HMP Huntercombe releases delayed by Home Office processes, report finds

Men in prison
The prison has housed foreign nationals since 2012

An unannounced inspection of a prison for foreign national men found "chaotic and tardy" Home Office processes delayed the release of foreign prisoners.

Inspectors found HMP Huntercombe, near Henley-on-Thames, Oxfordshire, to be" safe and respectful" but release planning was "not sufficiently good".

The prison has housed foreign nationals since 2012.

A UK government spokesperson said it was "taking decisive action".

Inspectors visited HMP Huntercombe in August, to follow up from their last visit in 2017.

The report concludes that prisoners were kept safe and violence figures "remained low compared to similar establishments and most incidents were not serious".

'Long backlogs'

It also said they were "treated with respect" from "polite and friendly" staff.

However, the report said that those high scores were "often undermined because of chaotic and tardy Home Office processes" in processing cases of prisoners eligible for early removal.

"Although there was a team of Home Office staff in the jail... long backlogs in central decision making meant that prisoners continued to be left anxious and confused," the report said.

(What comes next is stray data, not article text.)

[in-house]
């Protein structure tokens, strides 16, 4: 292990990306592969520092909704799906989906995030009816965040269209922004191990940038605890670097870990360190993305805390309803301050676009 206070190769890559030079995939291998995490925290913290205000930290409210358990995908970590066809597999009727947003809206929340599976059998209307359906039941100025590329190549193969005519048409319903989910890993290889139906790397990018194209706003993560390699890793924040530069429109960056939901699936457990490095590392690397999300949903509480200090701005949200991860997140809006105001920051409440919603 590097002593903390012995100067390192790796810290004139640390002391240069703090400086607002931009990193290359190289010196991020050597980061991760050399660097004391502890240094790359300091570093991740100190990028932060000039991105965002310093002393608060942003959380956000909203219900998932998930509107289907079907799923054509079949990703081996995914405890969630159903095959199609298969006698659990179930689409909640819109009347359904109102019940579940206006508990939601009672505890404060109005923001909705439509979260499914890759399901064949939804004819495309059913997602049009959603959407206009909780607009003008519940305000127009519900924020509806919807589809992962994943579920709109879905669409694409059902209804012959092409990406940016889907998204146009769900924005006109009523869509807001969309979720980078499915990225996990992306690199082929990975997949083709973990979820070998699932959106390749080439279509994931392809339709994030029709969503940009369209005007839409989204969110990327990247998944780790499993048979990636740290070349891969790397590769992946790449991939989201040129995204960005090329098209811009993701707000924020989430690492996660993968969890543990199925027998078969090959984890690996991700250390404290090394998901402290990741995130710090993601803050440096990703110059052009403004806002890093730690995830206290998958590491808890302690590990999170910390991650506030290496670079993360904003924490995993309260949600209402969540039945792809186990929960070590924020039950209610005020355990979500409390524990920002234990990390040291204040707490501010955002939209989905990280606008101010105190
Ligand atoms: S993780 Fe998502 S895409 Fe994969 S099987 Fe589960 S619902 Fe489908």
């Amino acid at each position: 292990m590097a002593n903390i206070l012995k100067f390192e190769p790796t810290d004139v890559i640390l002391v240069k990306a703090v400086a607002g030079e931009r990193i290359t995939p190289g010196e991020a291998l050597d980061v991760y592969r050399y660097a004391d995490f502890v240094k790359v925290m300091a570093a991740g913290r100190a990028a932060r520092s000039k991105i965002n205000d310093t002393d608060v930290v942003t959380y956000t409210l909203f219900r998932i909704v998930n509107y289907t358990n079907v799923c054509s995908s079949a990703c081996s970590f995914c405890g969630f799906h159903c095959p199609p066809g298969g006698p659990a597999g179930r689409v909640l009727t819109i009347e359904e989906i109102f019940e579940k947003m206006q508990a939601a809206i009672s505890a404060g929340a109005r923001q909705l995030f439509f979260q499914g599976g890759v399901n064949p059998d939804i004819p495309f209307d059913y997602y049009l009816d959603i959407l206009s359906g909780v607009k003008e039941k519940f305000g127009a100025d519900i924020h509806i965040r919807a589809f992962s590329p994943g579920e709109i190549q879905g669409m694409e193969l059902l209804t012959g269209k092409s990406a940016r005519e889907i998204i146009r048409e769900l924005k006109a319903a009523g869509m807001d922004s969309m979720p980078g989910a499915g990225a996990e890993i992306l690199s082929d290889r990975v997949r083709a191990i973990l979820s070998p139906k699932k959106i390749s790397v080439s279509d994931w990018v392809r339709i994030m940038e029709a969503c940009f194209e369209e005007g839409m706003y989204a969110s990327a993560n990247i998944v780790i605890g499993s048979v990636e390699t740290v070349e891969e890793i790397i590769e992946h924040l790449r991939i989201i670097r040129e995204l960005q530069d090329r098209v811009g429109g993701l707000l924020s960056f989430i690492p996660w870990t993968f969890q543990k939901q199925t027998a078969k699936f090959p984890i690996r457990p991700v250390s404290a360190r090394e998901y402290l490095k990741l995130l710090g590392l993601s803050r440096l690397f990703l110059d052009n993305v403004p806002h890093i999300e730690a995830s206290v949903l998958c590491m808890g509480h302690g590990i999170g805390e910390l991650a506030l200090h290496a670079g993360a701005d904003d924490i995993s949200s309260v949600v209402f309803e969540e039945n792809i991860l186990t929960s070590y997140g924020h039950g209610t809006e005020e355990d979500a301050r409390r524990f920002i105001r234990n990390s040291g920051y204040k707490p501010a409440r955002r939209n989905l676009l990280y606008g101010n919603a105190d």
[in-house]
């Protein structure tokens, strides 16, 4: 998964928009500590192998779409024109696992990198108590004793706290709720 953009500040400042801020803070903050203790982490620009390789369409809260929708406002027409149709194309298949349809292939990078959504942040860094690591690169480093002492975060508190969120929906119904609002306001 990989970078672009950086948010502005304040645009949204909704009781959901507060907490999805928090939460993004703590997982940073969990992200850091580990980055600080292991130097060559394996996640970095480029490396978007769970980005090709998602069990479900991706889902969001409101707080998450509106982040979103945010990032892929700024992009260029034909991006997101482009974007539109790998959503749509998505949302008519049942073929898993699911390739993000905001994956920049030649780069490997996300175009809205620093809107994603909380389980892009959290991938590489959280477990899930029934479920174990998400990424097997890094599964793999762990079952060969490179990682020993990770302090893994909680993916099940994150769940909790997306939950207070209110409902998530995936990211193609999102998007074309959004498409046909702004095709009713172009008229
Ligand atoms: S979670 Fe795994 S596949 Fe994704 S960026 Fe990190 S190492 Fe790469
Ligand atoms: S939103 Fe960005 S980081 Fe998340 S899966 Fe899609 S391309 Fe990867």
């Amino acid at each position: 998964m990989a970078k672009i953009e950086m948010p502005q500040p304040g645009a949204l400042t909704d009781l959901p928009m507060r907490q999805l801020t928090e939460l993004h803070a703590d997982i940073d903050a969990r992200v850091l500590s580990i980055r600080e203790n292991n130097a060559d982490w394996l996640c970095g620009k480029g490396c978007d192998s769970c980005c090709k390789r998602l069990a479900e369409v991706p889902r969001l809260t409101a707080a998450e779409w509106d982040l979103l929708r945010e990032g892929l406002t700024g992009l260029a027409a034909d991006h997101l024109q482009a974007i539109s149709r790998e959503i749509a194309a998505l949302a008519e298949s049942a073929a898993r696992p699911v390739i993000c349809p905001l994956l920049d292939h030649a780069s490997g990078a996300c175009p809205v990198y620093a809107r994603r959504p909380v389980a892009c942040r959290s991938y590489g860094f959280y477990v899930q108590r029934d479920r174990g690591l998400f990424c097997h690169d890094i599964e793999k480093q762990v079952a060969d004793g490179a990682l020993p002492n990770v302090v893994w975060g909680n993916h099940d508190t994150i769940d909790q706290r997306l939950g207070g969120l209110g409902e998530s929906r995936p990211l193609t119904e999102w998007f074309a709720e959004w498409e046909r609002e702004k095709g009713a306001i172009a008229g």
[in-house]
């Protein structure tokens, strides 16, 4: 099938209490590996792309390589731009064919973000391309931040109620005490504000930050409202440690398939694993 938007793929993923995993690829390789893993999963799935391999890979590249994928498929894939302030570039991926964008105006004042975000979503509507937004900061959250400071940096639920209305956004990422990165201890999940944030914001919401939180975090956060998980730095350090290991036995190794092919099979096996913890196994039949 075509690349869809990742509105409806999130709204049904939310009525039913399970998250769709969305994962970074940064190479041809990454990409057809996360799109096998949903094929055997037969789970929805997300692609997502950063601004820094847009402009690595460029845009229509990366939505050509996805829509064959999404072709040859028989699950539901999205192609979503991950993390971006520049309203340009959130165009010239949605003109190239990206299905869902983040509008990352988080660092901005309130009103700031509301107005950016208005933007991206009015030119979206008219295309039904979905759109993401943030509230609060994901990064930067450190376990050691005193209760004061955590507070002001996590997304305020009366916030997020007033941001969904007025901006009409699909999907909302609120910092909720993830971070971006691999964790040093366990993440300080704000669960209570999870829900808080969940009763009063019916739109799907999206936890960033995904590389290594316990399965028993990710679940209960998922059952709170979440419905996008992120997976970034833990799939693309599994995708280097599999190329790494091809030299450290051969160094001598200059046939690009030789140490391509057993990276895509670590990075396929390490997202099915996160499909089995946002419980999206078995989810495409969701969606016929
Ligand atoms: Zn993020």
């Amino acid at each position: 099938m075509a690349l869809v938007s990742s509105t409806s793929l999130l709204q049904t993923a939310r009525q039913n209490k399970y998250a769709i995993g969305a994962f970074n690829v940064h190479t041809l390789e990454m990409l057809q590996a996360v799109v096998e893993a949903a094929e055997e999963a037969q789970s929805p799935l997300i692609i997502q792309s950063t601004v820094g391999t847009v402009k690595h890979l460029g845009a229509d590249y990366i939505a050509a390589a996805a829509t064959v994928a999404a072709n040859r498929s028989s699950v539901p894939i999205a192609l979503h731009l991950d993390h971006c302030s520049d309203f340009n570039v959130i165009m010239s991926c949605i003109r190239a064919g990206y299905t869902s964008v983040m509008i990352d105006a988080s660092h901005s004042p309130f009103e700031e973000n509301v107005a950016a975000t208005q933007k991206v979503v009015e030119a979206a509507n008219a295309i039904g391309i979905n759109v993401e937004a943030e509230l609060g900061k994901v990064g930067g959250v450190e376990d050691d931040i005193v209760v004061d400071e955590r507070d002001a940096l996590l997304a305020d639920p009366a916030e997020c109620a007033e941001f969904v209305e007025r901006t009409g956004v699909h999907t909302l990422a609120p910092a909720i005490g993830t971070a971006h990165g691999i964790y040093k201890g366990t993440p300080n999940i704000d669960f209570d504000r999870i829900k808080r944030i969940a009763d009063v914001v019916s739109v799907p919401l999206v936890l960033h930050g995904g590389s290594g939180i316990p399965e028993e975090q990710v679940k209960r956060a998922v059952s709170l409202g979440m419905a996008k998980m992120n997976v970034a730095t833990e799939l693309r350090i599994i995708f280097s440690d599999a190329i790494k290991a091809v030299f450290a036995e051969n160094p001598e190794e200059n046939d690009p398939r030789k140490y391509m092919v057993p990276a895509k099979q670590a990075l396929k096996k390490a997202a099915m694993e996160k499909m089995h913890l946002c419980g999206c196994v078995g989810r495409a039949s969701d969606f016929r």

The education and training provision was not good enough, and staffing issues meant classes were often cancelled.

But it also added that a stoicism course supported prisoners to better manage negative and unhelpful emotions and behaviour.

"The Ministry of Justice (MOJ) should clarify the role of... offender management and resettlement in foreign national prisons to ensure that the needs of prisoners, including the risks they pose, are addressed before they are released or removed," the report recommended.

HM Chief Inspector of Prisons Charlie Taylor said that HMP Huntercombe "continues to be one of the best prisons in the country".

"I expect progress to continue if the education provider radically improves and if a small minority of officers become more professional and engaged with their role," he added.

A government spokesperson said: "This report rightly praises the safety of the prison, healthcare services and the prison's strong leadership.

"We are taking decisive action to address the issues raised, including improving education provision and building positive relationships between staff and offenders, for example through cross-cultural events.

"We also remain committed to ensuring foreign criminals' cases are swiftly resolved and where appropriate they are deported to their home country at the earliest opportunity."

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